Dorothy Jean Dandridge born on November 9th 1922 in Cleveland, Ohio to aspiring entertainer Ruby Dandridge (née Butler)(March 3, 1900 – October 17, 1987) and Cyril Dandridge (October 25, 1895 – July 9, 1989), a cabinet maker and minister, who had separated just before her birth.Ruby created a song-and-dance act for her two young daughters, Vivian and Dorothy, under the name The Wonder Children, that was managed by Geneva Williams. The sisters toured the Southern United States almost nonstop for five years (rarely attending school), while Ruby worked and performed in Cleveland.
During the Great Depression, work virtually dried up for the Dandridges, as it did for many Chitlin’ circuit performers. Ruby moved to Hollywood, California, where she found steady work on radio and film in small domestic-servant parts. The Wonder Children were renamed The Dandridge Sisters in 1934, and Dandridge and her sister were teamed with dance schoolmate Etta Jones.
The Dandridge Sisters continued strong for several years, and were booked in several high-profile nightclubs, including the Cotton Club and the Apollo Theater.Dandridge’s first screen appearance was a bit part in an Our Gang comedy short, Teacher’s Beau in 1935. As a part of The Dandridge Sisters, she appeared in The Big Broadcast of 1936 (1936) with Bill “Bojangles” Robinson, A Day at the Races with the Marx Brothers, and It Can’t Last Forever (both 1937) with the Jackson Brothers.Although these appearances were relatively minor, Dandridge continued to earn recognition through continuing nightclub performances nationwide.
Dandridge’s first credited film role was in Four Shall Die (1940). The race film cast her as a murderer; it did little for her film career. She had small roles in Lady from Louisiana with John Wayne and Sundown (both 1941) with Gene Tierney. Dandridge appeared as part of a “Specialty Number” in the hit 1941 musical film, Sun Valley Serenade for 20th Century-Fox. The film marked the first time she performed with the Nicholas Brothers.Aside from her film appearances, Dandridge appeared in a succession of “soundies”–film clips designed to be displayed on juke boxes including “Paper Doll” by the Mills Brothers, “Cow, Cow Boogie”, “Jig in the Jungle”, and “Mr. and Mrs. Carpenter’s Rent Party” among others. These films were noted not only for showcasing Dandridge’s singing and acting abilities, but also for featuring strong emphasis on her physical attributes.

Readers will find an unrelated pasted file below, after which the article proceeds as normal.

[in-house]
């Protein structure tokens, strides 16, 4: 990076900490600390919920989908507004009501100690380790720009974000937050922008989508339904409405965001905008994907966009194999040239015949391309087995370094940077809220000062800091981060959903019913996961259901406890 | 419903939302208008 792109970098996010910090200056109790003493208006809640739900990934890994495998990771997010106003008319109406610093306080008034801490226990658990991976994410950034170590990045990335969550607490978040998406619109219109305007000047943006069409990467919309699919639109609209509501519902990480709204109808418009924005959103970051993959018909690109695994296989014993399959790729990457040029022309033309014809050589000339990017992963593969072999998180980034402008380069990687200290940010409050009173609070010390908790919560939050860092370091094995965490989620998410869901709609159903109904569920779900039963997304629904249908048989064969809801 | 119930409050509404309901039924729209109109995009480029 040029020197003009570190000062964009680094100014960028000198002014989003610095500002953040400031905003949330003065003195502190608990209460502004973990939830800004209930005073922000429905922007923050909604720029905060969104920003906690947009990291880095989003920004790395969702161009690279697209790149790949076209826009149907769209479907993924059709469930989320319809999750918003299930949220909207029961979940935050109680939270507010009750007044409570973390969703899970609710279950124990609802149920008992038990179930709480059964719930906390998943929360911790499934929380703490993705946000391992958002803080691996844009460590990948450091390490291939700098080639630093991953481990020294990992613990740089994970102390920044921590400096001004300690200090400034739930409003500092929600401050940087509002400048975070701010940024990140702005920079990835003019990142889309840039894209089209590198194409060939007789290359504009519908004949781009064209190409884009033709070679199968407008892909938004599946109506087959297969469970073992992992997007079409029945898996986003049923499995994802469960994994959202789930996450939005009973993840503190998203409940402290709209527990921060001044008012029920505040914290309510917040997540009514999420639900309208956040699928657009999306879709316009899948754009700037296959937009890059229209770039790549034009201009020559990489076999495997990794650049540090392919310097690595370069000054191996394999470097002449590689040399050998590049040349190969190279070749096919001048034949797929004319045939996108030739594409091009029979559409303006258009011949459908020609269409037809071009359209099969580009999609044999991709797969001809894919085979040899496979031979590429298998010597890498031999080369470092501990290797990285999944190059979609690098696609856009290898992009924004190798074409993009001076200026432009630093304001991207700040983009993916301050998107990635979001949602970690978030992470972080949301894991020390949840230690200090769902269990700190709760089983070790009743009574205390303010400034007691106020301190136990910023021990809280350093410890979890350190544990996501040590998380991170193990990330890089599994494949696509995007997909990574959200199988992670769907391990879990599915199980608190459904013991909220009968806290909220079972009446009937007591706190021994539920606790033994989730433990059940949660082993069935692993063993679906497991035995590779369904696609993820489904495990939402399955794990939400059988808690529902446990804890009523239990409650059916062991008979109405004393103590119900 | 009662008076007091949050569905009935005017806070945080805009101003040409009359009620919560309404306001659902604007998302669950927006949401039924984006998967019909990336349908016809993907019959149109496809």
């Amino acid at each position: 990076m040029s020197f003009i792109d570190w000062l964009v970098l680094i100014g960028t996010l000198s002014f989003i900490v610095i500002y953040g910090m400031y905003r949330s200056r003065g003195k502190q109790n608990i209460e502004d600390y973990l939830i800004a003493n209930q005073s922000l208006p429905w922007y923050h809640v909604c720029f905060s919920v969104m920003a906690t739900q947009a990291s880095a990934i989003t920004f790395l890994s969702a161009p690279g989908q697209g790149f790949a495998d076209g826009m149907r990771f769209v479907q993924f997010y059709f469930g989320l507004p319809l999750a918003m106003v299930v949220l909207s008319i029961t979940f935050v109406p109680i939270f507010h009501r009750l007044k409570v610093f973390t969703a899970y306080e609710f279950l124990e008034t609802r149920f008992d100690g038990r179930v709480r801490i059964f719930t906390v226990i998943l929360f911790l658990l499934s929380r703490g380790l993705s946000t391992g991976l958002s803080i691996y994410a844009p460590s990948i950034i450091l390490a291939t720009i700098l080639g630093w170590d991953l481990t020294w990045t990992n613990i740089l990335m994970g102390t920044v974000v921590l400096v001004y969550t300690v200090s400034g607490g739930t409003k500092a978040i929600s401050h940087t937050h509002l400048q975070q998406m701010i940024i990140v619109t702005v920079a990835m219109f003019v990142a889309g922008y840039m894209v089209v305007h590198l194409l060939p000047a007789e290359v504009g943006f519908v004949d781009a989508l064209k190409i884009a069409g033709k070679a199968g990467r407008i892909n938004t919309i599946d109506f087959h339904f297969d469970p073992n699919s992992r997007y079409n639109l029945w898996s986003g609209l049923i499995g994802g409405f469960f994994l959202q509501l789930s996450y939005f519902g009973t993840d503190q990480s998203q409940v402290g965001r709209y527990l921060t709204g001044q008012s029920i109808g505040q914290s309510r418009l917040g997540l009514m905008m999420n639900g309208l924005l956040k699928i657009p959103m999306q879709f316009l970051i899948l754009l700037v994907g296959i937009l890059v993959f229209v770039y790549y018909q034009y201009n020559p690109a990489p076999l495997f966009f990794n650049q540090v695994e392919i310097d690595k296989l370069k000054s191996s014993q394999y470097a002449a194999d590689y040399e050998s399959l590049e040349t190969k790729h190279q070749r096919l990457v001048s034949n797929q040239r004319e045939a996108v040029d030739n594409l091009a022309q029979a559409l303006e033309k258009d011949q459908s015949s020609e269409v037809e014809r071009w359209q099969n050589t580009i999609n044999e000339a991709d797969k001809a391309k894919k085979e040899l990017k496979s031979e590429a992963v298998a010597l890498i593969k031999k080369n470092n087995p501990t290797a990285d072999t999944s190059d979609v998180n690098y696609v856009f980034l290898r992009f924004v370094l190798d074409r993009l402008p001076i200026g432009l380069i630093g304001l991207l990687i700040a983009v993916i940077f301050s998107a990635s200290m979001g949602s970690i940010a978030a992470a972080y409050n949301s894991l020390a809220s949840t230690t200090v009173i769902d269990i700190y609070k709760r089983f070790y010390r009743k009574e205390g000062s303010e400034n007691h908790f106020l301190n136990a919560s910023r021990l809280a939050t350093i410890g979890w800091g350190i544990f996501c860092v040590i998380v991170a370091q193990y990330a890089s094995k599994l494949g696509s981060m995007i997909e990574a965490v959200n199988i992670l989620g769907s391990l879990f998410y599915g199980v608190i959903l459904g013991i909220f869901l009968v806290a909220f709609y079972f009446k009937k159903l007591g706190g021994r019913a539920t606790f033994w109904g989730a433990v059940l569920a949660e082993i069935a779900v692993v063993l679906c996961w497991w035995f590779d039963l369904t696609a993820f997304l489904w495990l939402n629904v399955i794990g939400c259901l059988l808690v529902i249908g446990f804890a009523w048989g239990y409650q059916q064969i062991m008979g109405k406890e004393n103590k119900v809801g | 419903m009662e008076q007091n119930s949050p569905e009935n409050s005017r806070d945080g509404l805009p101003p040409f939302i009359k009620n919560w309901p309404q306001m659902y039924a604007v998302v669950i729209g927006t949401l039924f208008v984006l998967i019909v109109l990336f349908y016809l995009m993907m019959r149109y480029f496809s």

In 1957, after a three-year absence from film acting, she agreed to appear in the film version of Island in the Sun opposite an ensemble cast, including James Mason, Harry Belafonte, Joan Fontaine, Joan Collins, and Stephen Boyd. Dandridge portrayed a local Indian shop clerk who has an interracial love affair with white man, played by John Justin. The film was controversial for its time period, and the script was revised numerous times to accommodate the Production Code requirements about interracial relationships. There occurred, however, an extremely intimate loving embrace between Dandridge and Justin that succeeded in not breaching the code. Despite the behind-the-scenes controversy and unfavorable critical reviews, the film was one of the year’s biggest successes.
On September 8, 1965, Dandridge spoke by telephone with friend and former sister-in-law Geraldine “Geri” Branton. Dandridge was scheduled to fly to New York the next day to prepare for her nightclub engagement at Basin Street East. Several hours after her conversation with Branton ended, Dandridge was found dead and naked by her manager, Earl Mills.Two months later, a Los Angeles pathology institute determined the cause to be an accidental overdose of Imipramine, a tricyclic antidepressant. Yet the Los Angeles County Coroner’s Office came to a different conclusion: “Miss Dandridge died of a rare embolism—blockage of the blood passages at the lungs and brain by tiny pieces of fat flaking off from bone marrow in a fractured right foot she sustained in a Hollywood gymnasium five days before she died.” She was 42 years old.
On September 12, 1965, a private funeral service was held for Dandridge at the Little Chapel of the Flowers;she was then cremated and her ashes interred in the Freedom Mausoleum at Forest Lawn Cemetery.